The United States has passed a coronavirus economic stimulus plan to help offset the economic hardship felt by many during the current outbreak known as the economic impact payment. But do US citizens living abroad get the Covid-19 stimulus check? The answer is yes, read on to find out more about how to claim your 2020 economic stimulus payment if you live overseas.
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*Last Update: May 8, 2020 – The IRS has begun to direct deposit economic stimulus payments for people who have their bank information on file. The portal to register your bank account if they do not have it on file is now up, but it appears many people, expats and non expats alike have been getting error messages, possibly due to glitches.
Great news! The Get Your Payment Portal now seems to be working for everyone with a foreign address. I managed to get mine to go through yesterday May 7, and have gotten a number of comments below from others that they are now also able to successfully register, although it appears the IRS has already mailed many of the checks (including in my case).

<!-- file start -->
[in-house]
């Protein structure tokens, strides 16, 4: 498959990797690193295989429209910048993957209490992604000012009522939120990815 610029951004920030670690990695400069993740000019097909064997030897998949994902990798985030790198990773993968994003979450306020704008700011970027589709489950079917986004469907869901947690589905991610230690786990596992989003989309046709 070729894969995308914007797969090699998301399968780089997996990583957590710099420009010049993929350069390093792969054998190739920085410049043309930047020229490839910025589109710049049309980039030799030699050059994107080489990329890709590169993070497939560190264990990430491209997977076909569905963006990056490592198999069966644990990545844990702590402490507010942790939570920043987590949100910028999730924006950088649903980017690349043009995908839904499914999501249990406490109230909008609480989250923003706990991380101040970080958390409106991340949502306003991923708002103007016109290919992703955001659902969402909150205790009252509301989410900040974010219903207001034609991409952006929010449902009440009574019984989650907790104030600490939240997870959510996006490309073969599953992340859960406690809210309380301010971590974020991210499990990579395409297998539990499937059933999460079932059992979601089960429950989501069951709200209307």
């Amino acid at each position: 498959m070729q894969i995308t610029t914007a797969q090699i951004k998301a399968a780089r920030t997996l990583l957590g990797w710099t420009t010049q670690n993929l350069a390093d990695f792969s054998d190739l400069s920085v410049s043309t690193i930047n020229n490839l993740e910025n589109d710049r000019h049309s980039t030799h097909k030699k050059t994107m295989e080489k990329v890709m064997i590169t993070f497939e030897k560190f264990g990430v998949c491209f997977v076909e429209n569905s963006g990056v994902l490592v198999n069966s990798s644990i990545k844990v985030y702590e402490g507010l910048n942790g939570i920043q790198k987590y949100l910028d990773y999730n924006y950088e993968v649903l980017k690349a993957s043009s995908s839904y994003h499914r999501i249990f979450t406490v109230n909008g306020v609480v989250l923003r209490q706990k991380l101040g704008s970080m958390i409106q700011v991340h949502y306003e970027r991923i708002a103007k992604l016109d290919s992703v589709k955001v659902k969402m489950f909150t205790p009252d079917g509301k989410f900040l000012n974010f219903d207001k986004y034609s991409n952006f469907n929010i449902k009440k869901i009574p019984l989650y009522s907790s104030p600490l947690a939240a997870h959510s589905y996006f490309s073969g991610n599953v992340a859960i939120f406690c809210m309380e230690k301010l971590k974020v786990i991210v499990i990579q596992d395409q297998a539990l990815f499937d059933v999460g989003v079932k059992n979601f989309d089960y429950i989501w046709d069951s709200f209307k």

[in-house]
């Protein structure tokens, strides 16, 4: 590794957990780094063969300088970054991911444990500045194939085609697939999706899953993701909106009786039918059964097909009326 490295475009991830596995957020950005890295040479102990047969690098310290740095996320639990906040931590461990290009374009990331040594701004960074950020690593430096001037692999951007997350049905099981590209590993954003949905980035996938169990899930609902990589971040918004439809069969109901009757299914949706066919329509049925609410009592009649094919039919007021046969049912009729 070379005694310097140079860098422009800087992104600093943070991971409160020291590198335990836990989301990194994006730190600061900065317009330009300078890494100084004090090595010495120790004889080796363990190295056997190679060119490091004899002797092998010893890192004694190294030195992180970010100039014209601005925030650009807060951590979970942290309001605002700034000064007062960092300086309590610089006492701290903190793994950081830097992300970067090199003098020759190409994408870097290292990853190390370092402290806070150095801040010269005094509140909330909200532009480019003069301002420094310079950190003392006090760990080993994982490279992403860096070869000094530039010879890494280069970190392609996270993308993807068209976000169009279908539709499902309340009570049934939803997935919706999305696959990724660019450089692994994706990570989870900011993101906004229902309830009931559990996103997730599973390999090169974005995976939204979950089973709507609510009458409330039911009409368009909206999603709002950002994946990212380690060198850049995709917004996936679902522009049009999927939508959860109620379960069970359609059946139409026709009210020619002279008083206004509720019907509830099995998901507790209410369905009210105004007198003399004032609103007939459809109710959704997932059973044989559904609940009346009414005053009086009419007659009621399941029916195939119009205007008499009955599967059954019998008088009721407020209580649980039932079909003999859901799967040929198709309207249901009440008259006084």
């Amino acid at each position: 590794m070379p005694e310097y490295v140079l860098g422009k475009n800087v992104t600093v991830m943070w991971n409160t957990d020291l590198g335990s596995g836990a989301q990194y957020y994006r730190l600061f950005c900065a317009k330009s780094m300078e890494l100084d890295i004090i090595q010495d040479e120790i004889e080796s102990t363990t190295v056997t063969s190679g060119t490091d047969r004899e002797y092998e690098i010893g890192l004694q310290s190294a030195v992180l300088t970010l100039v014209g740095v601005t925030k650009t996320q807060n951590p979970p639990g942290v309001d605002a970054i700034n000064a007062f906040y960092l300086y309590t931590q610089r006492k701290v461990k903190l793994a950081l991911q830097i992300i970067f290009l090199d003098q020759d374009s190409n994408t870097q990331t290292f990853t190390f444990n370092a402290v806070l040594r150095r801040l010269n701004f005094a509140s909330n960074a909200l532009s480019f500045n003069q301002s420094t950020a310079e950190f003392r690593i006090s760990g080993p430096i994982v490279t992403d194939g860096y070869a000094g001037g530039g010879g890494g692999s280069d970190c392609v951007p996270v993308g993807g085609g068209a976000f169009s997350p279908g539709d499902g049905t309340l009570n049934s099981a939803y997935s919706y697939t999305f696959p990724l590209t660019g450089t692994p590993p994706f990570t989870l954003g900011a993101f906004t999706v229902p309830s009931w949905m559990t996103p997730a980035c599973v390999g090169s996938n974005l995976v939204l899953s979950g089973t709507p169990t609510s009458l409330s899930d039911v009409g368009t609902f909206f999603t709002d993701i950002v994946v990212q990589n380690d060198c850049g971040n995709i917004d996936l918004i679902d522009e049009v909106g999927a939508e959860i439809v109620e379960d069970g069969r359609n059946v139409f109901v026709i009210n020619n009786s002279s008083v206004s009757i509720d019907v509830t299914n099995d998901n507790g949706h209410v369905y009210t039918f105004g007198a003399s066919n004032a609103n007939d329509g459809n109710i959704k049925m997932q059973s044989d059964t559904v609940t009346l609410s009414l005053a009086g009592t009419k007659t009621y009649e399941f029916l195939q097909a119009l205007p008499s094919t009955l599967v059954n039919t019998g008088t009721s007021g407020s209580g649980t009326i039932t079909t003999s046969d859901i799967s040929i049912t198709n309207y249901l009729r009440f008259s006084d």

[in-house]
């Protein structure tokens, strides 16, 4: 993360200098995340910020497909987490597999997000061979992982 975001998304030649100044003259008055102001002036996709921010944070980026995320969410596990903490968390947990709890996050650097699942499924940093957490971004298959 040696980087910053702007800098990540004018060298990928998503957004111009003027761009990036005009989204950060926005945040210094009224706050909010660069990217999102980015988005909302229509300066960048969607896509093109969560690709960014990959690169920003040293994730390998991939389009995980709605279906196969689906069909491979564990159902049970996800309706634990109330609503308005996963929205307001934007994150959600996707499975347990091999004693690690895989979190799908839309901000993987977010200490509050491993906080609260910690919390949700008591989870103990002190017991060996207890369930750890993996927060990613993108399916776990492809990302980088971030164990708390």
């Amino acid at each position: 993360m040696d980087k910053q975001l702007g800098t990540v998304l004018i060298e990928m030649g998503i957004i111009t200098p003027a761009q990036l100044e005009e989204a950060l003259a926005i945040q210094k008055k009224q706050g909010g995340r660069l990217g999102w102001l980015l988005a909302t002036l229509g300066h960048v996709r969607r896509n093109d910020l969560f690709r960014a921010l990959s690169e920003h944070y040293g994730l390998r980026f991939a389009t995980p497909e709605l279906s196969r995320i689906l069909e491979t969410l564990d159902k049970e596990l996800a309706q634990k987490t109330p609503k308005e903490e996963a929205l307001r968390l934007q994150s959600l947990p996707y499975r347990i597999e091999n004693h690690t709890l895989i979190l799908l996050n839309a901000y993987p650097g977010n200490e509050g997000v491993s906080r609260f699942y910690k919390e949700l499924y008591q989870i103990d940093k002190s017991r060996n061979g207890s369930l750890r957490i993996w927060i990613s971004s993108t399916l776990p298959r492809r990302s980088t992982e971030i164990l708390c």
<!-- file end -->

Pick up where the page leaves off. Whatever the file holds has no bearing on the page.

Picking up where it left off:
I will do my best to keep this as up to date as possible as more details come out about how expats can get the Covid-19 economic stimulus. Also, please note that I am not an accountant or finance professional and nothing below should be considered financial advice.
Economic Stimulus for Americans Living Overseas
Officially called the Economic Impact Payment or Recovery Rebate, the United States will soon be distributing $1,200 to most US citizens, including an additional $500 for each dependent child aged 16 or less.
But does the Covid-19 stimulus include US citizens living abroad?
Do Americans that live overseas qualify for the Coronavirus stimulus?